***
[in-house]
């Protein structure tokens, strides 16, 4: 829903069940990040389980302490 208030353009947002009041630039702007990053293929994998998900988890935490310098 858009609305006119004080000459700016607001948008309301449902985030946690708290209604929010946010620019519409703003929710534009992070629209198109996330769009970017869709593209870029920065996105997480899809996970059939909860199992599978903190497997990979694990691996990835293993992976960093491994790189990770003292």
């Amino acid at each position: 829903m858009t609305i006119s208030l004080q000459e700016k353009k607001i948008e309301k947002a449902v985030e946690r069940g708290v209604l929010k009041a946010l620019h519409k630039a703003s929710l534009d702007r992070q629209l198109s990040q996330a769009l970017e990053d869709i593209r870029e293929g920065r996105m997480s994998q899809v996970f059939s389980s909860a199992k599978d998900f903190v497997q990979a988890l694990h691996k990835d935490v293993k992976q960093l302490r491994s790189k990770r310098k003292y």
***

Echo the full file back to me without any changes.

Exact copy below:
[in-house]
């Protein structure tokens, strides 16, 4: 829903069940990040389980302490 208030353009947002009041630039702007990053293929994998998900988890935490310098 858009609305006119004080000459700016607001948008309301449902985030946690708290209604929010946010620019519409703003929710534009992070629209198109996330769009970017869709593209870029920065996105997480899809996970059939909860199992599978903190497997990979694990691996990835293993992976960093491994790189990770003292």
């Amino acid at each position: 829903m858009t609305i006119s208030l004080q000459e700016k353009k607001i948008e309301k947002a449902v985030e946690r069940g708290v209604l929010k009041a946010l620019h519409k630039a703003s929710l534009d702007r992070q629209l198109s990040q996330a769009l970017e990053d869709i593209r870029e293929g920065r996105m997480s994998q899809v996970f059939s389980s909860a199992k599978d998900f903190v497997q990979a988890l694990h691996k990835d935490v293993k992976q960093l302490r491994s790189k990770r310098k003292y």